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Cooking with Bwog: Keepin’ It Classy with Bread and Cheese

In this week’s Cooking with Bwog, resident culinary maestro Matt Powell teams up with his friend, fiendish cheese connoisseur Amanda Tien, to bring you some bread and cheese combinations so fancy they make you feel bougie just lookin’ at ’em!

Course #1: Mango Ginger Chutney

To start, a savory pairing. Start off with a fil-a-buster cow’s milk cheese paired with a sourdough loaf and mango chutney. The Fil-a-Buster is a raw cow’s milk cheese from Vermont and it packs quite a punch. Melted on top of the sourdough under the broiler, the cheese oozes with flavor. This chutney provides a strong and Indian-inspired counterbalance to the cheese.


  • 2 mangos
  • ¼ C red wine vinegar
  • ¼ C sugar
  • 1 tsp. salt
  • 1 1-inch piece of ginger, peeled
  • 1 jalapeno
  • ½ tsp. cumin
  • ½ tsp. coriander seeds
  • 1 cinnamon stick
  • 1 star anise
  • 2 tbsp. canola oil


  1. Peel mangos and cut into ½” dice. Toss mango with the vinegar, sugar, and salt.
  2. In a food processor/blender/mortar and pestle, grind the ginger, jalapeno, cumin, and coriander seeds until it forms a paste. In a small saucepan, heat the 2 tbsp. of oil. Toss in the cinnamon stick, star anise, and spice paste and cook at medium-low until very fragrant, about 7 minutes. Next, toss in the mango-vinegar mixture. Reduce the heat to low and allow the mixture to simmer for 30 minutes with the lid on.
  3. Once the time is up, remove the cinnamon stick and anise. Taste and adjust seasonings. Allow to cool and store in a jar or container in the fridge. (Chutney will keep for up to a month.)

Course #2: Blood Orange Marmalade

The middle course was our favorite. Maybe it’s because we’re all suckers for goat’s milk cheese. On slices of pain de campagne (“country bread”), we melted Julianna raw goat cheese from Indiana. This type of cheese is firm for a goat cheese, but it is still full of sweet and milky flavors—with just a hint of mushroom. To finish the goat cheese crostini, we topped it with a helping of blood orange marmalade.


  • 4 blood oranges
  • ¼ C honey
  • 3 tbsp. sugar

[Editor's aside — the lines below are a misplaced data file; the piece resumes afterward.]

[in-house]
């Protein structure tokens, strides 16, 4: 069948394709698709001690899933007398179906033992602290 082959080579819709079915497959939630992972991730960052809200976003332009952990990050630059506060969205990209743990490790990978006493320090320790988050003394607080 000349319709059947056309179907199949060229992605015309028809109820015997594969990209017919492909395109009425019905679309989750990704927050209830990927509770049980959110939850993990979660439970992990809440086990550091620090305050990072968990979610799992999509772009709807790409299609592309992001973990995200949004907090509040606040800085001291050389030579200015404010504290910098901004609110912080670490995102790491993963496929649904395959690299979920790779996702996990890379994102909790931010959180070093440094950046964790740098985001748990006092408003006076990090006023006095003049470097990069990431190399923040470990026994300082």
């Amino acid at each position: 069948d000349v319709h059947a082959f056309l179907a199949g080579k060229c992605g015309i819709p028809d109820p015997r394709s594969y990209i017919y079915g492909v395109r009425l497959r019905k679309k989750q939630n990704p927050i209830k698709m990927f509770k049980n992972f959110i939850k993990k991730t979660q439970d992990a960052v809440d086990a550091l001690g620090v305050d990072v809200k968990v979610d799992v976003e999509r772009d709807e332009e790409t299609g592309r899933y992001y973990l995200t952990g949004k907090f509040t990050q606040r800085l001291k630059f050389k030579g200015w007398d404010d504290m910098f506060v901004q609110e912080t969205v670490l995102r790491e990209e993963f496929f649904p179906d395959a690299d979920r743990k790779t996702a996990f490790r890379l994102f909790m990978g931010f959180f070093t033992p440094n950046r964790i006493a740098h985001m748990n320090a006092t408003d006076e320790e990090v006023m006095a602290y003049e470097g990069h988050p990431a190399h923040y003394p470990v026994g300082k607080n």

• 1 tsp. black pepper


  1. Using a paring knife or a vegetable peeler, remove the peel of 3 of the blood oranges in long, thin strips. Cut the strips into 1/8” strips. Place the orange zest in a small saucepan.
  2. Remove the white pith from all of the oranges. Separate the oranges into segments and roughly chop. Add the chopped segments into the saucepan as well as any collected juices. Stir in the honey, sugar, and black pepper.
  3. Over medium-high heat, bring the mixture to a boil. Stir constantly and reduce until the mixture is thick, amounting to about ½ cup. This will take about 10 minutes. Cool. Store in a jar or container in the fridge. (Marmalade, like chutney, will keep a long time.)

Course #3: Lavender-Infused Honey

Of course, we needed a dessert. To finish the meal, Amanda and I paired a whole spelt boule with sheep’s milk Istara cheese and lavender-infused honey. Although “boule” sounds fancy, it’s just the French word for “ball.” Instead of slicing the bread like the previous courses, I prefer to rip and tear the boule. I also didn’t broil the sheep’s milk cheese because I wanted its raw, uncooked flavor to shine through—Istara is known for having hints of cocoa, hazelnut, and fig (which is perfect for a dessert course). Sliced atop the ripped boule and drizzled with lavender honey, this cheese was a delightful ending.


  • ½ C honey (I used star thistle honey.)
  • 2 tsp. dried lavender


  1. In a small saucepan, bring the honey and lavender to a boil. Remove from the heat and allow to infuse for about 15 minutes. Store the honey in a jar at room temperature. (Honey will keep almost indefinitely.) I like to keep the lavender bits in the honey, but these can be strained out.
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  • Christina Lemos says:

    @Christina Lemos Matt I like my grilled cheese on sourdough with muenster cheese. Sometimes I use mayo instead of butter.

  • ban frats on campus! says:

    @ban frats on campus! what’s coriander again?

    1. Matt says:

      @Matt It’s the seed of the cilantro plant– a little tiny tan ball. Pretty cheap, but not completely necessary in the recipe.

  • Winifred says:

    @Winifred I love Amanda’s photo!

  • totally serious says:

    @totally serious why a spelt boule? does the spelt flavor add something specific or was that just what was around?

    1. Matt says:

      @Matt Typically, I like to use a honey wheat boule, but I only found a spelt boule. It was perfectly acceptable, giving a bitter sensation to balance the sweet, floral honey. However, I do prefer the other boule.

      1. totally serious says:

        @totally serious you are my hero for actually answering this. thanks! keep doing the delicious things that you do!

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